A far less interesting or compelling work than his earlier, also long A Brighter Summer Day (1991), Shanghai-born Edward Yang’s A One and a Two . . . , from Taiwan, has tried this viewer’s patience—but for the third time. I keep returning to this contemporary family drama set in Taipei because Yang won the directorial prize at Cannes for it, and the French critics, the National Society of Film Critics, the New York and Los Angeles critics all gave it best picture prizes.
The film begins with a wedding. Grandma has been hospitalized after falling onto pavement and into a coma. Her son-in-law, N.J. (Wu Nien-Jen, who wrote Hou Hsiao-hsien’s Dust in the Wind, 1986, A City of Sadness, 1989, The Puppetmaster, 1993), accidentally runs into an old sweetheart who is now married to an American who does business in China. This woman accosts N.J. for not showing up for some assignation who knows how many years ago. This eruption of anger tears through a lengthily sustained show of marital contentment and light.
This brief description of the film’s opening identifies the soap operatic nature of the material throughout—and a low point is reached later on when Grandma’s death is given a hokey-mystical treatment that’s lifted from Kenji Mizoguchi’s Ugetsu monogatari (1953), where it works. What distinguishes Yang’s film is not its dense plot but the treatment Yang accords it, which is nothing like what one finds in soap opera: exquisite detail, sharp observation of human behavior, perhaps especially regarding 8-year-old Yang-Yang, and enough distance to ward off much sentimentality. There is some sobbing about, though, not to mention N.J.’s struggles with a failing business. Still, the film looks respectable.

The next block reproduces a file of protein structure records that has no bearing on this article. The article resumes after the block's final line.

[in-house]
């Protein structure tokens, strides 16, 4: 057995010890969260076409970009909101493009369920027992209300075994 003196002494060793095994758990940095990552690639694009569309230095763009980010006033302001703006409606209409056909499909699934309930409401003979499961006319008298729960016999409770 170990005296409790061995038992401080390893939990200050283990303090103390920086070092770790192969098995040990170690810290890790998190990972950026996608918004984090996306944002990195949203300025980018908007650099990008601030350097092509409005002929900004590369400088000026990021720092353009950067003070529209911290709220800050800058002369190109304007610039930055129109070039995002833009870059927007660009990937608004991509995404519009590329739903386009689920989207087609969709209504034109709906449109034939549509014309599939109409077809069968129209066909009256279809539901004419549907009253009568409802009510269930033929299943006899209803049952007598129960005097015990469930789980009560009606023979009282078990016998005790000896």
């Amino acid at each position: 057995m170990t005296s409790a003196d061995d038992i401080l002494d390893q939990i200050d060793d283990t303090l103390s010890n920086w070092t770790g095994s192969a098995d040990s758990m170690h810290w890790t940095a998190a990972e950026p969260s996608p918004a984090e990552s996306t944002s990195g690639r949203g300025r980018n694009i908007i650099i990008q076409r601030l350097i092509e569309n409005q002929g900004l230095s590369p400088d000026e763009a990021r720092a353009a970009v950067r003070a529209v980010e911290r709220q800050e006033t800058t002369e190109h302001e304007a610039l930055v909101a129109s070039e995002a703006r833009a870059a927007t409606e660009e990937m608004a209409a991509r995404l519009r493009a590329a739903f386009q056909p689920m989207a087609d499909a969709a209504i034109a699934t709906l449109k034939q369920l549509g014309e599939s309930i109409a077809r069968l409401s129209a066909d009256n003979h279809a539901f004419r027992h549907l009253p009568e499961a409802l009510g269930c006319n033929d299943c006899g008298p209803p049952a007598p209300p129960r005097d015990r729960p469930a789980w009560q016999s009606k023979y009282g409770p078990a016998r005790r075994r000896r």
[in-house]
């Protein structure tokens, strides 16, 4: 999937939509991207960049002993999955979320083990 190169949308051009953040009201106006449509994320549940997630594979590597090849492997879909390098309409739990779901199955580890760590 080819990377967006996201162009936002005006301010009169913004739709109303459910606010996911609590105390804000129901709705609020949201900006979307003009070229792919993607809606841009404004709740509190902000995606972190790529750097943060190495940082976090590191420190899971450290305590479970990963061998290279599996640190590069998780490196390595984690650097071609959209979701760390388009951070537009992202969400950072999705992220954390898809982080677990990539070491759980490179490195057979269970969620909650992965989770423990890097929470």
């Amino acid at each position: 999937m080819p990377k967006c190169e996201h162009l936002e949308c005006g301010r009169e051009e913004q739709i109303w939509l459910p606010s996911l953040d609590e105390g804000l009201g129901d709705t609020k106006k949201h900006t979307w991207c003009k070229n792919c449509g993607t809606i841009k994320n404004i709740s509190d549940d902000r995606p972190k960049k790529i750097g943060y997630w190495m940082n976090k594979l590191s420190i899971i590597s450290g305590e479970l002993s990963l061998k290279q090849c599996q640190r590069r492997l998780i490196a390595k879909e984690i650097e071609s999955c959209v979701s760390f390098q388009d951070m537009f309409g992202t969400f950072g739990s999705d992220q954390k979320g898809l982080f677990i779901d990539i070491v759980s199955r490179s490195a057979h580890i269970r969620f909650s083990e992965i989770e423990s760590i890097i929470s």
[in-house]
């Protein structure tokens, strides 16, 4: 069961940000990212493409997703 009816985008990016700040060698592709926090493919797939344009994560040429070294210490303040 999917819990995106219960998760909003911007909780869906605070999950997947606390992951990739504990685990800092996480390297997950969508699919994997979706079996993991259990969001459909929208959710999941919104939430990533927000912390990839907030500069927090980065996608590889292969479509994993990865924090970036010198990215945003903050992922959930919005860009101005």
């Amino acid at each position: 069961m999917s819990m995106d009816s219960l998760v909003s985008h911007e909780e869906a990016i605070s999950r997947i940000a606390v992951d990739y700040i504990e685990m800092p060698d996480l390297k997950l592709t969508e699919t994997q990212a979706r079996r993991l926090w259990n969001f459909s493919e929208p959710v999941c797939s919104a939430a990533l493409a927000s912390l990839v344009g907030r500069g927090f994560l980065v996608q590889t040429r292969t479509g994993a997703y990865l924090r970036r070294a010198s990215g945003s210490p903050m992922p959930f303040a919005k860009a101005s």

My brother may be glad to hear that H & H bagels are available in Taipei.
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